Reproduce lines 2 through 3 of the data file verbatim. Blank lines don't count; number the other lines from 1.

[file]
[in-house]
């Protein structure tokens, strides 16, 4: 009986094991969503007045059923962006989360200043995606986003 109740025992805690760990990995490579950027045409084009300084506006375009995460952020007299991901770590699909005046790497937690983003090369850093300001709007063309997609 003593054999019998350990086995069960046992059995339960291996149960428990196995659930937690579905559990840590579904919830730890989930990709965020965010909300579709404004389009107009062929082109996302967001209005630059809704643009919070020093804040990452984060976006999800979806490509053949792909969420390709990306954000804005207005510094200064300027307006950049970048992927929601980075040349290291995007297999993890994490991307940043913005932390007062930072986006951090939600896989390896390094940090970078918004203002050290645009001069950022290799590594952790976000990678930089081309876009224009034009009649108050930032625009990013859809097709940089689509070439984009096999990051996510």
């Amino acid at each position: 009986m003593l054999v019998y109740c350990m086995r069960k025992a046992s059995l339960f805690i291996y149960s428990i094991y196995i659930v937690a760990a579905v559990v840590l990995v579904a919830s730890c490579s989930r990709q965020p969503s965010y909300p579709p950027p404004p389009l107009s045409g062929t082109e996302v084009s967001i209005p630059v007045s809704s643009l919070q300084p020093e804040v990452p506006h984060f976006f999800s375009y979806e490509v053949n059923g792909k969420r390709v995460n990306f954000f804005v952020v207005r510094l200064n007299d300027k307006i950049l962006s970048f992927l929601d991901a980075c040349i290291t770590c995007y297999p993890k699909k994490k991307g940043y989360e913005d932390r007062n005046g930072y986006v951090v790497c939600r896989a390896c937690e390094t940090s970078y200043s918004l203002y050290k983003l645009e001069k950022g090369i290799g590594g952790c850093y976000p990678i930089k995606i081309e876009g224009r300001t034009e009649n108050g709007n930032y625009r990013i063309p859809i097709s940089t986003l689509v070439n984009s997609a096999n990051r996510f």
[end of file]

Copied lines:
């Protein structure tokens, strides 16, 4: 009986094991969503007045059923962006989360200043995606986003 109740025992805690760990990995490579950027045409084009300084506006375009995460952020007299991901770590699909005046790497937690983003090369850093300001709007063309997609 003593054999019998350990086995069960046992059995339960291996149960428990196995659930937690579905559990840590579904919830730890989930990709965020965010909300579709404004389009107009062929082109996302967001209005630059809704643009919070020093804040990452984060976006999800979806490509053949792909969420390709990306954000804005207005510094200064300027307006950049970048992927929601980075040349290291995007297999993890994490991307940043913005932390007062930072986006951090939600896989390896390094940090970078918004203002050290645009001069950022290799590594952790976000990678930089081309876009224009034009009649108050930032625009990013859809097709940089689509070439984009096999990051996510």
């Amino acid at each position: 009986m003593l054999v019998y109740c350990m086995r069960k025992a046992s059995l339960f805690i291996y149960s428990i094991y196995i659930v937690a760990a579905v559990v840590l990995v579904a919830s730890c490579s989930r990709q965020p969503s965010y909300p579709p950027p404004p389009l107009s045409g062929t082109e996302v084009s967001i209005p630059v007045s809704s643009l919070q300084p020093e804040v990452p506006h984060f976006f999800s375009y979806e490509v053949n059923g792909k969420r390709v995460n990306f954000f804005v952020v207005r510094l200064n007299d300027k307006i950049l962006s970048f992927l929601d991901a980075c040349i290291t770590c995007y297999p993890k699909k994490k991307g940043y989360e913005d932390r007062n005046g930072y986006v951090v790497c939600r896989a390896c937690e390094t940090s970078y200043s918004l203002y050290k983003l645009e001069k950022g090369i290799g590594g952790c850093y976000p990678i930089k995606i081309e876009g224009r300001t034009e009649n108050g709007n930032y625009r990013i063309p859809i097709s940089t986003l689509v070439n984009s997609a096999n990051r996510f």